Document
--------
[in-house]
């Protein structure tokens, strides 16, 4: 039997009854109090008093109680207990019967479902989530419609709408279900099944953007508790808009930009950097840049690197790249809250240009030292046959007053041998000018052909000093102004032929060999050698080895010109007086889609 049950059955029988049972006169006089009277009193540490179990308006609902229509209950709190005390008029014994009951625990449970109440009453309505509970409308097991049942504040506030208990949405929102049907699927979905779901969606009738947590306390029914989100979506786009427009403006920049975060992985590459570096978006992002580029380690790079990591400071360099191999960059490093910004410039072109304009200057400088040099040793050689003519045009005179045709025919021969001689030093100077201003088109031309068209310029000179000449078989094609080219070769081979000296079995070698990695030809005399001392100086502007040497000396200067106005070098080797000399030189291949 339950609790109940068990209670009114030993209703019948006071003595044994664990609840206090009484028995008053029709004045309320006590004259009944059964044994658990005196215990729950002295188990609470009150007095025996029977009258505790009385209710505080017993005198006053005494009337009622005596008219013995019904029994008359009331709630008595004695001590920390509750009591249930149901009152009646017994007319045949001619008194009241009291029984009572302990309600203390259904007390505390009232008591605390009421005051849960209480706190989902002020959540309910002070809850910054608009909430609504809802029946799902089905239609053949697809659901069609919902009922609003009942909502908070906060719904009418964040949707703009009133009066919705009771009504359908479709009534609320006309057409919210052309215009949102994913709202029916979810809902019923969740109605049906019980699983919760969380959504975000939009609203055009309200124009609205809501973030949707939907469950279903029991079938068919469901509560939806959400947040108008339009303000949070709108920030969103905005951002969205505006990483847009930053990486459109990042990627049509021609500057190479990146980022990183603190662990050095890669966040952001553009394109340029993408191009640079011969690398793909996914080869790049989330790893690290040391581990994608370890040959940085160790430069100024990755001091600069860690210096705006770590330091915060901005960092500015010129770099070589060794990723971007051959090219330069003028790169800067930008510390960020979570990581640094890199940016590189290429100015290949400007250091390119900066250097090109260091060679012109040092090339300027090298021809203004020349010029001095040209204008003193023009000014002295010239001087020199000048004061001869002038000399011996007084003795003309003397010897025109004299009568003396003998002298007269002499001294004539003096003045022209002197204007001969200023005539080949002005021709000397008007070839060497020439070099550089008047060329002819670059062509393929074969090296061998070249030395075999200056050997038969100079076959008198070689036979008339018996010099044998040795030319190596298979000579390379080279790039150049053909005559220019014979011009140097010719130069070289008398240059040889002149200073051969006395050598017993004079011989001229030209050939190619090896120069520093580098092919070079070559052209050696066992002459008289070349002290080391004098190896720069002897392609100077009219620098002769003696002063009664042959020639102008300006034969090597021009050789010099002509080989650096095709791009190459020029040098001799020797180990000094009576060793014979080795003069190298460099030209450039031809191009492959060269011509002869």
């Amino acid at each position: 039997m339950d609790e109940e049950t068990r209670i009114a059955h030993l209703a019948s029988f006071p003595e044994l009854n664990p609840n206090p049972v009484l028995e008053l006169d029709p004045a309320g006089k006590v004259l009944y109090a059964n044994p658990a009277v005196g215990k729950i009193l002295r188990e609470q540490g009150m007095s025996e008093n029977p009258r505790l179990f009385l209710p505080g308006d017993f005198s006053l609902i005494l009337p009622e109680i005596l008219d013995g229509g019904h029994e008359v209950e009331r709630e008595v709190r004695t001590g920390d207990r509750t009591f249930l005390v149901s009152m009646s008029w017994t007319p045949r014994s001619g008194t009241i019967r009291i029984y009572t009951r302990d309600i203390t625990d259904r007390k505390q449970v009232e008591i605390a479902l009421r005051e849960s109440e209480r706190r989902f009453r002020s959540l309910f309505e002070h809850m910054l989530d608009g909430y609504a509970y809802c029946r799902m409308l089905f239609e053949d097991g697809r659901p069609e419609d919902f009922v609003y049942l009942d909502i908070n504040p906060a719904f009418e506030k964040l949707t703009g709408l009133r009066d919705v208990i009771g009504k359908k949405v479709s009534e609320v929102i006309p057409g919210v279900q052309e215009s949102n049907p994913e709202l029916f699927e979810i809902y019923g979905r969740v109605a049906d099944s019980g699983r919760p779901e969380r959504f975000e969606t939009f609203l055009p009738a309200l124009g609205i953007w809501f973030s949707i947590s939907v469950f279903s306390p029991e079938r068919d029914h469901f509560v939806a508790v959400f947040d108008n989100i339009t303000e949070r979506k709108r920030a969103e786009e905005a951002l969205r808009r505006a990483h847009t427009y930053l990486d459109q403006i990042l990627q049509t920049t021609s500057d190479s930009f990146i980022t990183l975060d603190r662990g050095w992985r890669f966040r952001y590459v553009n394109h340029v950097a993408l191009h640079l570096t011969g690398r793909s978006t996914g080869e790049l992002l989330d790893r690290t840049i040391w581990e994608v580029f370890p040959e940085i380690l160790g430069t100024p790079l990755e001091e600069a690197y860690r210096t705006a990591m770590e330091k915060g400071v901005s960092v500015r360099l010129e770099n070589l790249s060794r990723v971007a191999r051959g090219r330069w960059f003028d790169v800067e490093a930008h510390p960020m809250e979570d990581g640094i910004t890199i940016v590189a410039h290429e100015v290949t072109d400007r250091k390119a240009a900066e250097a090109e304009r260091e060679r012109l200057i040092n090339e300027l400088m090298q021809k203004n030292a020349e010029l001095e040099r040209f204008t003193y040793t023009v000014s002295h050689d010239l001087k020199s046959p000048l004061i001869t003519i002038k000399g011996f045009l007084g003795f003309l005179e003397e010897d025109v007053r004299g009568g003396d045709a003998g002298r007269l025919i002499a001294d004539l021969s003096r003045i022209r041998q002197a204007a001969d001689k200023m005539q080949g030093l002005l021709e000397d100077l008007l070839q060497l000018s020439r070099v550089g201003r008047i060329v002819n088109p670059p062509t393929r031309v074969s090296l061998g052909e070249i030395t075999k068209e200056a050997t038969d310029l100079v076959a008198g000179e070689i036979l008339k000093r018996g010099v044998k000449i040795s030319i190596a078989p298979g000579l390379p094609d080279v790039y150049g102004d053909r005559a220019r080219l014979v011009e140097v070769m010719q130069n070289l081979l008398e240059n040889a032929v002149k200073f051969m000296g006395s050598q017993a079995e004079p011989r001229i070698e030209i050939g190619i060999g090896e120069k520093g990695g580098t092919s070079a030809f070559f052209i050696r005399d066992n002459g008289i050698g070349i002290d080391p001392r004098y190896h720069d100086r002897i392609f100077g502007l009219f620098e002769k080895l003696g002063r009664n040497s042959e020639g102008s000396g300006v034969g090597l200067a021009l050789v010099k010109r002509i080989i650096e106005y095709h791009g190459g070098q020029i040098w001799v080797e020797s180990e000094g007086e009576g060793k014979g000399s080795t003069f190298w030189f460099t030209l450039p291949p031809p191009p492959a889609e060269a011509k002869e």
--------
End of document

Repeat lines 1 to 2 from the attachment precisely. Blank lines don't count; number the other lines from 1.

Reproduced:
[in-house]
């Protein structure tokens, strides 16, 4: 039997009854109090008093109680207990019967479902989530419609709408279900099944953007508790808009930009950097840049690197790249809250240009030292046959007053041998000018052909000093102004032929060999050698080895010109007086889609 049950059955029988049972006169006089009277009193540490179990308006609902229509209950709190005390008029014994009951625990449970109440009453309505509970409308097991049942504040506030208990949405929102049907699927979905779901969606009738947590306390029914989100979506786009427009403006920049975060992985590459570096978006992002580029380690790079990591400071360099191999960059490093910004410039072109304009200057400088040099040793050689003519045009005179045709025919021969001689030093100077201003088109031309068209310029000179000449078989094609080219070769081979000296079995070698990695030809005399001392100086502007040497000396200067106005070098080797000399030189291949 339950609790109940068990209670009114030993209703019948006071003595044994664990609840206090009484028995008053029709004045309320006590004259009944059964044994658990005196215990729950002295188990609470009150007095025996029977009258505790009385209710505080017993005198006053005494009337009622005596008219013995019904029994008359009331709630008595004695001590920390509750009591249930149901009152009646017994007319045949001619008194009241009291029984009572302990309600203390259904007390505390009232008591605390009421005051849960209480706190989902002020959540309910002070809850910054608009909430609504809802029946799902089905239609053949697809659901069609919902009922609003009942909502908070906060719904009418964040949707703009009133009066919705009771009504359908479709009534609320006309057409919210052309215009949102994913709202029916979810809902019923969740109605049906019980699983919760969380959504975000939009609203055009309200124009609205809501973030949707939907469950279903029991079938068919469901509560939806959400947040108008339009303000949070709108920030969103905005951002969205505006990483847009930053990486459109990042990627049509021609500057190479990146980022990183603190662990050095890669966040952001553009394109340029993408191009640079011969690398793909996914080869790049989330790893690290040391581990994608370890040959940085160790430069100024990755001091600069860690210096705006770590330091915060901005960092500015010129770099070589060794990723971007051959090219330069003028790169800067930008510390960020979570990581640094890199940016590189290429100015290949400007250091390119900066250097090109260091060679012109040092090339300027090298021809203004020349010029001095040209204008003193023009000014002295010239001087020199000048004061001869002038000399011996007084003795003309003397010897025109004299009568003396003998002298007269002499001294004539003096003045022209002197204007001969200023005539080949002005021709000397008007070839060497020439070099550089008047060329002819670059062509393929074969090296061998070249030395075999200056050997038969100079076959008198070689036979008339018996010099044998040795030319190596298979000579390379080279790039150049053909005559220019014979011009140097010719130069070289008398240059040889002149200073051969006395050598017993004079011989001229030209050939190619090896120069520093580098092919070079070559052209050696066992002459008289070349002290080391004098190896720069002897392609100077009219620098002769003696002063009664042959020639102008300006034969090597021009050789010099002509080989650096095709791009190459020029040098001799020797180990000094009576060793014979080795003069190298460099030209450039031809191009492959060269011509002869």